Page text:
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Breeders’ Cup XXXIV: A Look Back

by Brian Nadeau

November 9, 2017

The inaugural Breeders’ Cup at Del Mar behind us, so let’s take a look back at the most impressive and depressing runs over two days that showcased 13 races, with many delivering results that were unfathomable, to say the least.


Juvenile Fillies Turf: How does Rushing Fall pay $8?

She entered off a 4/5 romp in a 14-horse field in the GIII Jessamine at Keeneland. She was trained by Chad Brown, who is as good as there is in any race, but had own this particular one up until now. She met a ridiculously slow field on paper, with just one main rival, Coolmore’s Happily. Yet somehow Rushing Fall not only paid $8, but she wasn’t even favored. I had her at 9/5 on my fair odds line, so it was probably a sign of things to come that she paid a lofty $8 and all I did was watch.

Dirt Mile: So right, so wrong.

In this very space a week ago, I said Bob Baffert would not win the Dirt Mile. That meant playing against the 2-1 favorite Mor Sprit and grade I-winning Cupid. And I can play “I told you so” only because I’ll make fun of myself immediately after, as I didn’t have winner Battle of Midway in my top-4. Yes, I’m aware that seems a bit hard to do, based on my original premise. Juvenile Turf: Moore and O’Brien, what else do you need to know?

While it has only been run 11 times, Aidan O’Brien and Ryan Moore have won the Juvenile Turf four times (all in the last seven runnings too). In stark contrast, O’Brien has yet to win the Juvenile Fillies Turf in 10 runnings. While the latter could be pure coincidence, the former is not, so it was no surprise, except to this handicapper, that Mendelssohn delivered the goods as the public choice. The die had been cast, to say the least.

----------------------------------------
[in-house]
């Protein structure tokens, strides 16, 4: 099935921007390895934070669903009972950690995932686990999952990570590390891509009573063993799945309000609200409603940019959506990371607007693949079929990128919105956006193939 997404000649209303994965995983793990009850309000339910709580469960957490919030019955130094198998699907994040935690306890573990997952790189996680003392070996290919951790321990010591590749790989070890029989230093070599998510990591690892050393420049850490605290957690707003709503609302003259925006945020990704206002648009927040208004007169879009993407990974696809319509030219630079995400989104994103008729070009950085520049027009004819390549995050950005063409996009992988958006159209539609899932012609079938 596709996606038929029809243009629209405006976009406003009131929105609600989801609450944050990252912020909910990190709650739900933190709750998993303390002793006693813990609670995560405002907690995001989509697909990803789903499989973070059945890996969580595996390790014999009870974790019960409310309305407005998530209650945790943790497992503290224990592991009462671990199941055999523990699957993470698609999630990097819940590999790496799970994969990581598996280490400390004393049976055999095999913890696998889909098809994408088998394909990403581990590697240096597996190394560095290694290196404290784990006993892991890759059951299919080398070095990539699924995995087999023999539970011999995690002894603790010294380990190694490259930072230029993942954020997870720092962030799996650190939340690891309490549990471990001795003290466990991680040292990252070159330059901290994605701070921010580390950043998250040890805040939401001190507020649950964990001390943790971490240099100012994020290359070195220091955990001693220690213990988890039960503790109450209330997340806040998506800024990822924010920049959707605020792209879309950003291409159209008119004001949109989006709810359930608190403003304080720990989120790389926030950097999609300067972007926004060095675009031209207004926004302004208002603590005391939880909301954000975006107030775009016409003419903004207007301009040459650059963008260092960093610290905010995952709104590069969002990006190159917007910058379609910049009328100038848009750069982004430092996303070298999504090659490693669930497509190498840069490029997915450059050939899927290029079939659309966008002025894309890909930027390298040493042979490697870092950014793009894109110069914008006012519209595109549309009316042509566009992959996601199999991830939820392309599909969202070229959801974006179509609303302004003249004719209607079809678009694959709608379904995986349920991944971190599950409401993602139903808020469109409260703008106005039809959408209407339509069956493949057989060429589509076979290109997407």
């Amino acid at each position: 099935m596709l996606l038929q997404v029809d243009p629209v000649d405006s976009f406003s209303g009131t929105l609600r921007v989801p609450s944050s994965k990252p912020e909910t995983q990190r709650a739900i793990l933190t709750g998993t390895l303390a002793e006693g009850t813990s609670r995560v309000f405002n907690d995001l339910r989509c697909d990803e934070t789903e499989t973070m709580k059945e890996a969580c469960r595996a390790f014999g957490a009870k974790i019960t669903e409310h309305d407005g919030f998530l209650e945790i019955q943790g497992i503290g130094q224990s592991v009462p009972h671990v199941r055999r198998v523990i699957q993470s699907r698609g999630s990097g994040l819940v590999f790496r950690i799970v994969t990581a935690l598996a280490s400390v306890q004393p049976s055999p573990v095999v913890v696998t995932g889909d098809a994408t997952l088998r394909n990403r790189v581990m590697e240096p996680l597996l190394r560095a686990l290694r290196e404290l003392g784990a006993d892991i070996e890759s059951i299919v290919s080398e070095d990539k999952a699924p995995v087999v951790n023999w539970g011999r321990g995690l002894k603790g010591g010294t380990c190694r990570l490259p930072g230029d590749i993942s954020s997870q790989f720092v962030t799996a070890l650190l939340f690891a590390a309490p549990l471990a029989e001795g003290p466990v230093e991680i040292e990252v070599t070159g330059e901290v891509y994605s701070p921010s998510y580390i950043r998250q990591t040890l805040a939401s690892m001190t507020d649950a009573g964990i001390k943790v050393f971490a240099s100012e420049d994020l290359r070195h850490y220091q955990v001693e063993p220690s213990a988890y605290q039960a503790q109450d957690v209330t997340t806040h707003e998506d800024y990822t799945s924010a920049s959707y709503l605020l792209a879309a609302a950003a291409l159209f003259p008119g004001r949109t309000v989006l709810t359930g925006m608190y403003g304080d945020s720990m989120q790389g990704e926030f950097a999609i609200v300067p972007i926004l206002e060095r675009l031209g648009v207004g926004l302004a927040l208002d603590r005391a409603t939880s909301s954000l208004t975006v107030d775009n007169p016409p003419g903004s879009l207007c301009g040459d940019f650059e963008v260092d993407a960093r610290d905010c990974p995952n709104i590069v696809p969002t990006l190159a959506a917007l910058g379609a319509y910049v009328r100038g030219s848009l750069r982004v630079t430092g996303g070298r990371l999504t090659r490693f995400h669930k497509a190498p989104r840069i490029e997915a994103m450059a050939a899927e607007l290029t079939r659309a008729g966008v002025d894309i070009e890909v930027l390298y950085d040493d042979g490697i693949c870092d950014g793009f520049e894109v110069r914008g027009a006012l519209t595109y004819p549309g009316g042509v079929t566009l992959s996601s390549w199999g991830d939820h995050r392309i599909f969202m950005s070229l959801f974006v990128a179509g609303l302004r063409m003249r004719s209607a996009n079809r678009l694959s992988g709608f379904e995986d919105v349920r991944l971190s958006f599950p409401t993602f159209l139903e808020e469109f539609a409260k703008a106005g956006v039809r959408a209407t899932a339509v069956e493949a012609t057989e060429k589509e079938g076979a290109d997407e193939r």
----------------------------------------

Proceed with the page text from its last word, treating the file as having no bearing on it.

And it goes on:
Distaff: At least you can’t fool me any more Stellar Wind.

I didn’t pick Stellar Wind, and again, in this very space a week ago I said she wouldn’t win, but geesh, could you maybe humor me (I had her 2nd) and run a freaking inch? To be last-of-8 behind a trio of 1000-1 shots is simply unfathomable. The good news is she’s been sold and is off to a life as a broodmare. That is not a complaint in this corner.


Juvenile Fillies: So, so wrong.

I readily admit that I didn’t think Moonshine Memories would lose. Not only was it a bad group that was slow and lacking real credentials on paper, but she was already a two-time GI winner, had run fast and had a two-turn win. And when Flavien Prat sent her to the lead, I actually liked it because it was under the “I’m on the best horse, come and catch” mantra. Well, we were both really wrong. Moonshine Memories quit off the far turn and tired badly and was 7th, with no real excuse, especially since Alluring Star, who she easily defeated in the GI Chandelier last time, pressed her throughout fast fractions yet still held 2nd.